"Freedom leads the people" in the restoration
The well-known bare-breasted woman waving the French flag among the revolutionaries was portrayed by Delacroix in 1830. The Louvre Museum, where it occupies a special place, has sent it for restoration as part of a major project to give another life masterpieces of world art
One of France's most famous paintings, "La Liberté guidant le peuple" by Eugene Delacroix, has been removed from the wall of the Louvre Museum for a restoration that is expected to last until next spring.
The famous bare-breasted woman waving the French flag among revolutionaries was portrayed by Delacroix in 1830.
The 3.25 by 2.60 meter oil on canvas painting takes pride of place in one of the great red rooms of the Louvre in Paris.
"The restoration was prepared for a long time and an X-ray analysis of the canvas was made. It is part of a major restoration campaign launched in 2019 for large-format paintings of the 19th century," said Sebastien Allard, director of the Paintings Department.
According to him, "one of the priorities is to remove the varnish that has oxidized on the surface, giving a yellow tint to the red, white and blue parts of the painting."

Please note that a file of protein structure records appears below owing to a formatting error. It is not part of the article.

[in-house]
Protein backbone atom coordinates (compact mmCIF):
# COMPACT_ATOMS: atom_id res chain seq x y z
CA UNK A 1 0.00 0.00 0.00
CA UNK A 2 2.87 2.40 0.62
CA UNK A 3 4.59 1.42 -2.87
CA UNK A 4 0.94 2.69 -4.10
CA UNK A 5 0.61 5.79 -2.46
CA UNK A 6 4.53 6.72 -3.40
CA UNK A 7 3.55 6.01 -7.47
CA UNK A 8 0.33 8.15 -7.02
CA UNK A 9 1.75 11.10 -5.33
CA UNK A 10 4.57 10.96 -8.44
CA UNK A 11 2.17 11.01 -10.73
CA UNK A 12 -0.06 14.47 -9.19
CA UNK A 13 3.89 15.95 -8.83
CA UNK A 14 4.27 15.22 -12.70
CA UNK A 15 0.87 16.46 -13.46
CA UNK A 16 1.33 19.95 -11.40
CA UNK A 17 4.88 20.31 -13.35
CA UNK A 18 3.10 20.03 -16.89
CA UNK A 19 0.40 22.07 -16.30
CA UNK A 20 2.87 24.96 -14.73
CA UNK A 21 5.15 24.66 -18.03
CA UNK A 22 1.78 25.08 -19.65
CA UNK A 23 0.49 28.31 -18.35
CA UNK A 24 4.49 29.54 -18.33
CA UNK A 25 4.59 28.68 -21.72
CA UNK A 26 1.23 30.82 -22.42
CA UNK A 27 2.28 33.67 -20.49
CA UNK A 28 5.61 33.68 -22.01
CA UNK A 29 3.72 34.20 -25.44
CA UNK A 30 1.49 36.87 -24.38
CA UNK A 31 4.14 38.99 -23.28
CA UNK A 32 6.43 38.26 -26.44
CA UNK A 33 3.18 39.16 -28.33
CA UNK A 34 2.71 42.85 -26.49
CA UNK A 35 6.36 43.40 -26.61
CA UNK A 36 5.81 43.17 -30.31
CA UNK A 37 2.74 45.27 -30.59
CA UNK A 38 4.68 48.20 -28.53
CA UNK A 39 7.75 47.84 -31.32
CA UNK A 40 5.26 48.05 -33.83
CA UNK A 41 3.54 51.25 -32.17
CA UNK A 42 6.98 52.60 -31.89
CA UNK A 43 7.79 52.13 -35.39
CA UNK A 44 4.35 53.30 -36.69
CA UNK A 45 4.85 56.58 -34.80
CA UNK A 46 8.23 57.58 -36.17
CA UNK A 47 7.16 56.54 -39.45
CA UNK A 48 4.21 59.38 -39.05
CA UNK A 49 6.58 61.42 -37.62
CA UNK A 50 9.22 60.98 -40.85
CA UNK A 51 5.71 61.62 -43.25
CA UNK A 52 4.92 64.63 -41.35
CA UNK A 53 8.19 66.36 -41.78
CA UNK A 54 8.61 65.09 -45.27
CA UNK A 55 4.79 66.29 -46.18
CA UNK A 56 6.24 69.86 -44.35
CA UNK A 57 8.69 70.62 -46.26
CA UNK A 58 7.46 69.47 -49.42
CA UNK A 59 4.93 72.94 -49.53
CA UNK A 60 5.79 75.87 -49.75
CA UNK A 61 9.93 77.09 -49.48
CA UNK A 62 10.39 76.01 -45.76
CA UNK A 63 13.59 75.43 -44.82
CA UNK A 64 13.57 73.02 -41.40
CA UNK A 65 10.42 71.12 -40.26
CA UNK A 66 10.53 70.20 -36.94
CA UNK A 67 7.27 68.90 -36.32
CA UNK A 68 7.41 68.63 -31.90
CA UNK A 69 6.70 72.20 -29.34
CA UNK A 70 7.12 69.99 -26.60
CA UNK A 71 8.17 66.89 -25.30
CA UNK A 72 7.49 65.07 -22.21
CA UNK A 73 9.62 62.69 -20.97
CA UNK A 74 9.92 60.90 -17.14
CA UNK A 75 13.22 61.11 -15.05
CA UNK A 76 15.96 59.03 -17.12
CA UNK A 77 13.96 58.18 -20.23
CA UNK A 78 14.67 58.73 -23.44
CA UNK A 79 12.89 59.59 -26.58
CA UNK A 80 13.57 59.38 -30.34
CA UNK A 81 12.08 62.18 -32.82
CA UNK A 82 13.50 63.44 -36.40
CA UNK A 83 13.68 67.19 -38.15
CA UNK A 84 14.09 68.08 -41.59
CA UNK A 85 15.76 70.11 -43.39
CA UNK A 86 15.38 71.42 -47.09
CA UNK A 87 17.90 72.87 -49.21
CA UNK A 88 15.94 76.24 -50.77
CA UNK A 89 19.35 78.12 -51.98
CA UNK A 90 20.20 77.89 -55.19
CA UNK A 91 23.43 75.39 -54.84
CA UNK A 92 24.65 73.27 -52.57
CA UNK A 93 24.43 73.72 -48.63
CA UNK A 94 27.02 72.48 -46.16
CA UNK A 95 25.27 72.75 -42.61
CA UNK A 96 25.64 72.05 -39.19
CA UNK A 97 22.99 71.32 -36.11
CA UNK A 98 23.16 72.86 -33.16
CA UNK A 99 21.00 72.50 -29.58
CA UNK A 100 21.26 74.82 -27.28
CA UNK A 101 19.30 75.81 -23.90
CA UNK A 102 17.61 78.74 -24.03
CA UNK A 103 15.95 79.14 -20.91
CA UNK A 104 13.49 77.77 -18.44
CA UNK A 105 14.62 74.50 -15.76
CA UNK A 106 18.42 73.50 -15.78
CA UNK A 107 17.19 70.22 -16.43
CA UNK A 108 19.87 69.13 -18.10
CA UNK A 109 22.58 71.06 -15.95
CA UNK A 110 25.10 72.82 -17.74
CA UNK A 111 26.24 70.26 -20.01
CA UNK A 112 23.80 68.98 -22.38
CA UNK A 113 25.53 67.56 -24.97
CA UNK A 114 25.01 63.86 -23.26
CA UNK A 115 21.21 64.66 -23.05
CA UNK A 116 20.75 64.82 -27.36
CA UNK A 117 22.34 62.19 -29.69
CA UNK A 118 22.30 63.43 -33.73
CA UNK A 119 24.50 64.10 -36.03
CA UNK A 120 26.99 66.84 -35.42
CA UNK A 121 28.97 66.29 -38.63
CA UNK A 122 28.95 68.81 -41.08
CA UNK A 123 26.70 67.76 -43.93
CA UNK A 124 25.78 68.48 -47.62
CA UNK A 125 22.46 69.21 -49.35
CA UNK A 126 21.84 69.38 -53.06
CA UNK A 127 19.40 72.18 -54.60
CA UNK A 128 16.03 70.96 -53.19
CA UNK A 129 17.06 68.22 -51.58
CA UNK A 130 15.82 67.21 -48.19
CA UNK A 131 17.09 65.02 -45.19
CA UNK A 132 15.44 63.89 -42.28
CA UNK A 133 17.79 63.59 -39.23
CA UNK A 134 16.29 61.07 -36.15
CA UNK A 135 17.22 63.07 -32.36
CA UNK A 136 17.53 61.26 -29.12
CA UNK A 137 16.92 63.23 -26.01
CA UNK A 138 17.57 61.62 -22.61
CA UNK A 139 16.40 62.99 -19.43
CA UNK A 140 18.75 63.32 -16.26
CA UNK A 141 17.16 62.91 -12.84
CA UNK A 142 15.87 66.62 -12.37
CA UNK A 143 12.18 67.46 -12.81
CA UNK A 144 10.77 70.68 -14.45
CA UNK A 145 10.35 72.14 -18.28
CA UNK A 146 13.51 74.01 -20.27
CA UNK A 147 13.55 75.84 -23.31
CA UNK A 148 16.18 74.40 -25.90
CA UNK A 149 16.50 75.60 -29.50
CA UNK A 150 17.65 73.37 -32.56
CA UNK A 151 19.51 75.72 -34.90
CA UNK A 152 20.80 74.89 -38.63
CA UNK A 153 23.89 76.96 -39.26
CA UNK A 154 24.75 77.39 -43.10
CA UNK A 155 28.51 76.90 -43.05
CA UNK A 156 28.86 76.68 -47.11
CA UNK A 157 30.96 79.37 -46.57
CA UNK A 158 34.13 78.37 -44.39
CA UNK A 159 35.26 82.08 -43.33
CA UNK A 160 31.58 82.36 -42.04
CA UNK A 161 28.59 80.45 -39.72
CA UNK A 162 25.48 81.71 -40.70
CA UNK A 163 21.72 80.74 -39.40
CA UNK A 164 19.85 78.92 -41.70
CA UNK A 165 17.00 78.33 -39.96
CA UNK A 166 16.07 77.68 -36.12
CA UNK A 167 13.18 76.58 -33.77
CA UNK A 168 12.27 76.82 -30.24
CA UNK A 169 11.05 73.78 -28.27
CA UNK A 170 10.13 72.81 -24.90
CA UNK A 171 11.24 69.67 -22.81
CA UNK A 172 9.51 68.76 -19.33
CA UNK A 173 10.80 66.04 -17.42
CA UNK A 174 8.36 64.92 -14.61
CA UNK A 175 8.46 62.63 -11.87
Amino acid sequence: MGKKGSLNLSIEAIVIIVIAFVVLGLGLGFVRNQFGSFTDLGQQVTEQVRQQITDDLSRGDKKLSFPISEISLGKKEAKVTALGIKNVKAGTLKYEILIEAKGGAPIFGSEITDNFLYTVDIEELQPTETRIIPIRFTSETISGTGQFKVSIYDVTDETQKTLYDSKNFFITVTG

The painting was inspired by the July Revolution of 1830. The woman in the picture with the torn dress and the French flag in her hand is not just any woman, but Marianne, the French national symbol and allegory of freedom.
The Louvre has restored around 200 paintings since 2015, including Leonardo da Vinci's "Portrait of an Unknown Woman" ("La Belle Ferronniere") by Titian "Jupiter" and Antiope" and several by Delacroix, including "Women of Algeria" and "Massacre in Chios".
The Louvre, the largest museum in the world, is home to 6 paintings, including about 400 in the permanent exhibition.
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